The opening act
Movies about stand-up comics haven’t exactly flooded the market. They do pop up now and then. Joaquin Phoenix played a guy who wanted to be one in “Joker.” Adam Sandler took Seth Rogen under his wing to make him a better one in Funny People. Tom Hanks and Sally Field were both looking for the big break on the stand-up stage in “Punchline.”
The newest entry is a sweet, simple, low-budget film called “The Opening Act”. It’s about a young man named Will (Jimmy O. Yang). Whose goal in life is to get up in front of crowds and make them laugh.
A sequence at the top previews some nicely streamlined storytelling from writer-director Stephen Byrne. He is also a comic and actor. With a lot going on that doesn’t rely on dialogue. There’s Will, as a young boy, and his father, laughing together, watching stand-up acts on TV. Their living room setting stays the same, but the film keeps jumping forward in time. As they continue watching and laughing (with the boy played by different actors) at the TV over the years. That part poignantly ends with adult Will (Yang) on the couch, still watching, but now alone, not laughing, his father obviously gone.
But his dream of doing what he’s been watching is very much alive. The odds are against him. He’s well aware that not many people make it in this profession. But when he’s not at his day job, sitting in a cubicle, dealing with auto insurance claims for a demanding boss (Bill Burr), he’s trying out material at open mic nights. He does get laughs from his audience, but he’s only gone as far as a bar & grill in Steubenville, Ohio.
The first step of that dream would be to perform at his first real club. A piece of luck comes his way when more-experienced fellow open mic comic Quinn (Ken Jeong). Can’t do an out-of-town emcee gig at an improv club, and offers the spot to Will.
There’s not a great deal of plotting to deal with here, which makes the film a little loose and more fun to watch. It quickly turns into a slice of stand up comic life story. In which you can just sit back and keep track of Will’s triumphs and travails and wonder if he’ll beat those odds.
The club, over the border in Pennsylvania, is run by stern and seemingly humorless Chip (Neal Brennan). Who reads a low key riot act to novice Will the moment he says hello. Chip’s suggestion to Will is that he’d better be funny. The gig incorporates a 12-minute routine as an opener, introducing feature act Chris (Alex Moffat from “SNL”), then introducing headliner Billy G (Cedric “The Entertainer”).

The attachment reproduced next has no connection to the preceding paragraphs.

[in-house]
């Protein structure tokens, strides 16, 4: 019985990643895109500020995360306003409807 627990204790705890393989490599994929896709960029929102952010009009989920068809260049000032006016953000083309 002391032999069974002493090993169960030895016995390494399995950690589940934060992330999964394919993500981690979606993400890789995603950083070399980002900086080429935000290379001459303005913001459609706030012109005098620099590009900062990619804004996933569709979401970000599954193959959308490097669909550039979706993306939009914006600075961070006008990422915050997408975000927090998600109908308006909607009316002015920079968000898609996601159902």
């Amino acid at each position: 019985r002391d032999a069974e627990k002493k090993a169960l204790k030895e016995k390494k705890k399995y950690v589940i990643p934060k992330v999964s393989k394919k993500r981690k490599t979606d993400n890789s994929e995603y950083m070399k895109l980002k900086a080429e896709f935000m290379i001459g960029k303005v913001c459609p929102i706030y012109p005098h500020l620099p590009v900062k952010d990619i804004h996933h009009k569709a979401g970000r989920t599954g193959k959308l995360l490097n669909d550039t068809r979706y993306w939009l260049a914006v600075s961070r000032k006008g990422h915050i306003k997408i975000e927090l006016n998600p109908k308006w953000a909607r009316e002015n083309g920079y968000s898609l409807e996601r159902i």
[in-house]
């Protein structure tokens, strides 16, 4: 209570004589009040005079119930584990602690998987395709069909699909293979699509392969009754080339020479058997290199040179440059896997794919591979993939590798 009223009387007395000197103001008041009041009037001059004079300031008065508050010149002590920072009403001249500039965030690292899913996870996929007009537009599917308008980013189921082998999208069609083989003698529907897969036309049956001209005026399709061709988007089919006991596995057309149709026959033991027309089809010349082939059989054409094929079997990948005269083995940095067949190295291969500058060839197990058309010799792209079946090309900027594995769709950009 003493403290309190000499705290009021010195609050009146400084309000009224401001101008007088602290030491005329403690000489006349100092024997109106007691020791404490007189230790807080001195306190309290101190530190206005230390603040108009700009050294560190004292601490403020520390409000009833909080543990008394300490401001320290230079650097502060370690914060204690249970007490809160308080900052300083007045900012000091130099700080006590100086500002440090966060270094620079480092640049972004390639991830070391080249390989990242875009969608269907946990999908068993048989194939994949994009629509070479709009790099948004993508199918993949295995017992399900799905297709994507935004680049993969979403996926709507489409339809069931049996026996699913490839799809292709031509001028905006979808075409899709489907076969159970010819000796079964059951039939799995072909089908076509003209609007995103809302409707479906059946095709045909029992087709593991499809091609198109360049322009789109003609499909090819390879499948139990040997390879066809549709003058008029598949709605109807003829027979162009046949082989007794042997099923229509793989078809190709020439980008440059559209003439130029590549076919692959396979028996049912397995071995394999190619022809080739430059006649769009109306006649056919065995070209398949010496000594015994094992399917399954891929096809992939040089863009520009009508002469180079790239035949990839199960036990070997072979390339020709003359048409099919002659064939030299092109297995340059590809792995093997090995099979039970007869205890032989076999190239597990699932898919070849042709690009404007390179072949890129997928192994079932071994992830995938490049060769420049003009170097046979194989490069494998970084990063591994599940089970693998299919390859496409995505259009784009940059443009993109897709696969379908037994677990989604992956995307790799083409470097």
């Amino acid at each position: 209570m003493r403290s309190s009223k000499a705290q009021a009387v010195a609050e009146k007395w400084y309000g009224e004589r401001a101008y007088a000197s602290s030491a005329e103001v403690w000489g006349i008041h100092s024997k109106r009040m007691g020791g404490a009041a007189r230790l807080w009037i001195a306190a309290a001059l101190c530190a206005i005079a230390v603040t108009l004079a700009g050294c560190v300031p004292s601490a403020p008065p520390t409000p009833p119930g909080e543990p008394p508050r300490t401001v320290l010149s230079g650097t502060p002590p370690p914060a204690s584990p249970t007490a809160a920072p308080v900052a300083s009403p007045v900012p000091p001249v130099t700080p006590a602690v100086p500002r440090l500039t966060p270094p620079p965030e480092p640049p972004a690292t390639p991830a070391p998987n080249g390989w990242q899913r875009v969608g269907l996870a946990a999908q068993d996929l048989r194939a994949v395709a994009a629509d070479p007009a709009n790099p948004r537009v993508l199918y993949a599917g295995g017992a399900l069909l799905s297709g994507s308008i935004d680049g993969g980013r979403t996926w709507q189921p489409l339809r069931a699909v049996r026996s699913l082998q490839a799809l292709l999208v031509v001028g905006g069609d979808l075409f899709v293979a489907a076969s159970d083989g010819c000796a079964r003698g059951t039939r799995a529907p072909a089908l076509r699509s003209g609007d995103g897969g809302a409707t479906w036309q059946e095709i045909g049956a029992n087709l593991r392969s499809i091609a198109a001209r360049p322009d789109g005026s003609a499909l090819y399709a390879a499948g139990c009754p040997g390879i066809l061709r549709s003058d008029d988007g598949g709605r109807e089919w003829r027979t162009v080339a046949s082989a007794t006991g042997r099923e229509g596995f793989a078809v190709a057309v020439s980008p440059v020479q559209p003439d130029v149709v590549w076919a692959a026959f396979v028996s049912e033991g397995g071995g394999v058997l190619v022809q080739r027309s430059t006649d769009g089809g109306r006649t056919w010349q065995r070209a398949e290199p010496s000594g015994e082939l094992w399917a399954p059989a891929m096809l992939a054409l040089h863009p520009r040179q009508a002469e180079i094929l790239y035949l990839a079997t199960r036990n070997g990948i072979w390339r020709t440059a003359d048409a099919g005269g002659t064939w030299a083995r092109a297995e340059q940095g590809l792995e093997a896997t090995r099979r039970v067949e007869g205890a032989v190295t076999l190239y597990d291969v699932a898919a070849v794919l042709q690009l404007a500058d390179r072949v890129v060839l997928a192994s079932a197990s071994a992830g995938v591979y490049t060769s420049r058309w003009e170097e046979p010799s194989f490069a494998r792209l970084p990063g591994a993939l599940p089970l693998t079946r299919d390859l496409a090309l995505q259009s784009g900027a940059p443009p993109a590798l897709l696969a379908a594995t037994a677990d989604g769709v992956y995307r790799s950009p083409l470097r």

Well, Chris is a great comic, but an out-of-control drinker, womanizer, and party guy. Billy G is a star comedian (though Chris considers him to be over the hill) who’s kind of an unfriendly cuss to Will, especially when Will screws up his intro.
It’s a three-night gig, and the film focuses on the differences between each one of them. Will is understandably nervous, he does well, he has to deal with his first-ever hecklers. He doesn’t do well, his loyalty to his loving girlfriend back home is challenged. He wonders if maybe the comedy life isn’t in the cards for me.
Yang gives an amiable, enthusiastic performance, and you do wonder. If his Will is just too much of a nice guy to be in this cutthroat business. Jeong, even with limited time here, shows a bit of his wild and crazy side at the microphone. Moffat is terrific at presenting a character who may or may not be out of control. But it’s Cedric’s scenes – first when his character is unapproachable. Later as he offers Will some sage advice about the business – who contributes the finest acting. You can watch the video here.